10 Causes of Heel Pain

By james
Reviewed: Dr. Gromatzky
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Walking can be hard work. Long walks, in particular, can be tiring and our feet can be in agony after a day’s work, especially if we are wearing uncomfortable shoes. The brunt of the force when we are walking is placed on the heel as it is the part that first takes the impact of our feet landing on the floor.

This also means that the heel is particularly prone to developing complications that can be painful to us. These tend to be down to physical impacts and stresses and can also be down to problems with the internal physiology of the feet. Many problems can be treated and will pass in time, while others are harder to treat and may require surgery.

Cause #1: Fracture

When you think about it, it is quite impressive at just how much pressure our heels are put through on a daily basis. They need to be able to withstand the whole weight of our body as we put our feet on the ground when walking. This is made worse by running and jumping, which will increase the forces involved.

As tough as they are, the bones in our heels are not indestructible. The constant stresses of the impact with the ground can weaken the heel bone over time and this could potentially lead to a fracture. This is particularly likely to occur in people that take part in sports and people that are obese.

Cause #2: Haglund’s Deformity

It is not uncommon for some parts of our body to begin to grow in an abnormal manner. Usually, this is quite harmless and causes us no problems. Sometimes, though, such deformities can grow in a manner that can cause us considerable discomfort indeed. One example of such a problem is Haglund’s deformity.

Haglund’s deformity occurs when the bone and the soft tissue at the back of the heel begin to grow in a deformed manner. It is usually caused by the constant rubbing at the back of the heel from tight fitting shoes. Treatment can include painkillers and therapy while surgery may be necessary in some cases.

Heel Pain

Cause #3: Sever’s Disease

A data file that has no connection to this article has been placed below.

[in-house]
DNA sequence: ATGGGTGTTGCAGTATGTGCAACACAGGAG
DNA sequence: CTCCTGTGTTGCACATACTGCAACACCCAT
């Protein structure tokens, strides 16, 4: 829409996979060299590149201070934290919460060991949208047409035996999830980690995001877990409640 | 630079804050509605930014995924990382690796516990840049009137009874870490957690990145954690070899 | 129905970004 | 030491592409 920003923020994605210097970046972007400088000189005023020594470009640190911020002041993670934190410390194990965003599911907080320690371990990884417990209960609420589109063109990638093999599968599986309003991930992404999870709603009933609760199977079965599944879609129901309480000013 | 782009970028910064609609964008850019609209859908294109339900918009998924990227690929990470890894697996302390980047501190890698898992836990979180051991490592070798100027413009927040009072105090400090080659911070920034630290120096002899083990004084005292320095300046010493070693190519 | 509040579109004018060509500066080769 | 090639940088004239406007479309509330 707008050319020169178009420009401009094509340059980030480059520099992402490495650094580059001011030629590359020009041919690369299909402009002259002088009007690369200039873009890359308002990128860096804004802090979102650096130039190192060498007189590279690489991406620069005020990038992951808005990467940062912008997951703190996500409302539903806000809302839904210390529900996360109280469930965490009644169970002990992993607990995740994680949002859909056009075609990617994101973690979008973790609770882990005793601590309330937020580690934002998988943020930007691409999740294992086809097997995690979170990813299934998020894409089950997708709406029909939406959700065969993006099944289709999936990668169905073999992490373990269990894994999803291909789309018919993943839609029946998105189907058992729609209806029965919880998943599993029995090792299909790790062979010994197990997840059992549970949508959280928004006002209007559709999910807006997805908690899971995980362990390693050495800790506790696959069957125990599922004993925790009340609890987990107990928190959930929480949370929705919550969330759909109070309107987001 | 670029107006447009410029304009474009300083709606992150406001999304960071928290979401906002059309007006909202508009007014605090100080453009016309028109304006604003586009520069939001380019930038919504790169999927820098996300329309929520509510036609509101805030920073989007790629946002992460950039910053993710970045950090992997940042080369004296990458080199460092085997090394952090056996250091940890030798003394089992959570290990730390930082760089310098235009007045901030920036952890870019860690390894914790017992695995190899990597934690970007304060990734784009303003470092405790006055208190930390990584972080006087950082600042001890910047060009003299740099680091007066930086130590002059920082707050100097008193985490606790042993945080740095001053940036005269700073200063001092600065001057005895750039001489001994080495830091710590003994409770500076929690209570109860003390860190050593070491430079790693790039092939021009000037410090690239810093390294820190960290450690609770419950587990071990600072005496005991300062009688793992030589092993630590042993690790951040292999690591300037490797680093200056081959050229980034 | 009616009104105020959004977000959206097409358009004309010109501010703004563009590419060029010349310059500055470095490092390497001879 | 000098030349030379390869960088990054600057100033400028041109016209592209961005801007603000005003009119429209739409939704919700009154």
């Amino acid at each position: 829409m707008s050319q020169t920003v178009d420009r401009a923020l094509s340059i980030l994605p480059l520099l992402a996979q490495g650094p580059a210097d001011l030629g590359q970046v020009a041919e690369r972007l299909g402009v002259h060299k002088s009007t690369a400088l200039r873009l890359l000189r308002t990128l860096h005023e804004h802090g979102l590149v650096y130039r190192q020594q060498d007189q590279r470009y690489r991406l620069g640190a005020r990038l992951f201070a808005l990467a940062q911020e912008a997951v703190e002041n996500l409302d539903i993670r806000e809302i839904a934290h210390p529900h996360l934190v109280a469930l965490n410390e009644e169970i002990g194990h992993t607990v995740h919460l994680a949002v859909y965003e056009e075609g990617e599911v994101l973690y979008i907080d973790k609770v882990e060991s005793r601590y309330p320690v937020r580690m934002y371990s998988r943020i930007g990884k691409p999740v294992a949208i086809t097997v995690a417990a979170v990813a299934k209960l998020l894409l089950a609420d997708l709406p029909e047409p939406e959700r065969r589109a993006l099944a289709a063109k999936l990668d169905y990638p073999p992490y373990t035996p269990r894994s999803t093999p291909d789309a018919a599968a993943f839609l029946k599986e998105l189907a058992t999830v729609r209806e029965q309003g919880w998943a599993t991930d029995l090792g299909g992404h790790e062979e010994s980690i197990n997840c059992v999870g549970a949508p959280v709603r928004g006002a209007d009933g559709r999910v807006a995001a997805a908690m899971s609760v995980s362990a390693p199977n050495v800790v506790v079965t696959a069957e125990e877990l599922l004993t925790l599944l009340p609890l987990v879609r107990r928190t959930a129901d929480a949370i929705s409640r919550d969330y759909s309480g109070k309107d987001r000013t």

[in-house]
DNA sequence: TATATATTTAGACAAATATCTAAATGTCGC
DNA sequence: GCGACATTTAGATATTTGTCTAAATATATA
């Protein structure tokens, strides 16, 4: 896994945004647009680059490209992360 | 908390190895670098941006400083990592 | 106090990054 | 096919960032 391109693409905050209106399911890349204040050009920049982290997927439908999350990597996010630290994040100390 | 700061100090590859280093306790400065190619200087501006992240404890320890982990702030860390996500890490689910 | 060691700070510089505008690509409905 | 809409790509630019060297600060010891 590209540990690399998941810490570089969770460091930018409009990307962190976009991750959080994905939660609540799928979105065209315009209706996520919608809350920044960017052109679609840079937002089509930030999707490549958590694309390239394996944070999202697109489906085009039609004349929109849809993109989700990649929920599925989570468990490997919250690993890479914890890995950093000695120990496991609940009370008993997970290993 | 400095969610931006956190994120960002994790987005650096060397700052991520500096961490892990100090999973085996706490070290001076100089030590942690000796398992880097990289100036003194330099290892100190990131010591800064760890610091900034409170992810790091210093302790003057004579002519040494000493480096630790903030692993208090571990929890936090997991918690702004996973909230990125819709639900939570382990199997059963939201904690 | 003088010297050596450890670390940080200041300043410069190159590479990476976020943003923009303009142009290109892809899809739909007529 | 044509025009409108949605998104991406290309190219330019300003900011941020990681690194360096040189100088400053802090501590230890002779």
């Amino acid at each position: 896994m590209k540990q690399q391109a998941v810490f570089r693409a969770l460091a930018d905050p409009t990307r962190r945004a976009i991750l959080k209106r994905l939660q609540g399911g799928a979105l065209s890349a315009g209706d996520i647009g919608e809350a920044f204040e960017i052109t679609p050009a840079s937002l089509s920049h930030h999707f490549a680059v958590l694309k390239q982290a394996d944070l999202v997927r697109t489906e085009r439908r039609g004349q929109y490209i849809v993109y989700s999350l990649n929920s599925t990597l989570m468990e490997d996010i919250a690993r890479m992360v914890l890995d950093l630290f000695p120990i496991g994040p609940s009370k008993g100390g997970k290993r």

At the back of the heel is an area known as the growth plate. This is an area where new bone is growing, causing the heel to become larger as children and young adults continue to grow. This region is softer and weaker than other areas and can become irritated easier than other parts of the foot.

Sever’s Disease is a condition where the growth plate can become irritated as it is placed under continued, prolonged stress. It is most common in young children and in athletes that are in their teenage years. The condition is not permanent and will pass as the patient’s bones mature, and there are remedies to help relieve the symptoms in the short term.

Cause #4: Bursitis

With so much movement, impact and friction going on in our joints it makes sense that there should be a kind of cushion to provide protection. We find such cushions in various forms all over the body and one form they will take is that of a bursa. A bursa is a sac of fluid that provides protection to tendons and muscles and there is one located in the heel.

Bursitis is a condition where the bursa in the heel or elsewhere becomes irritated and inflamed. This is often caused by the constant rubbing of tight-fitting shoes on the back of the heel. Treatments include resting, ice-packs and anti-inflammatory drugs.

Heel Pain

Cause #5: Plantar Fasciitis

Running along the soles of our feet from our toes to our heels is the Plantar Fascia. This is fibrous tissue that is connected at one end to the toes and to the heel at the other end. This tissue helps to provide support when we are walking and it is tough enough to be used on a daily basis.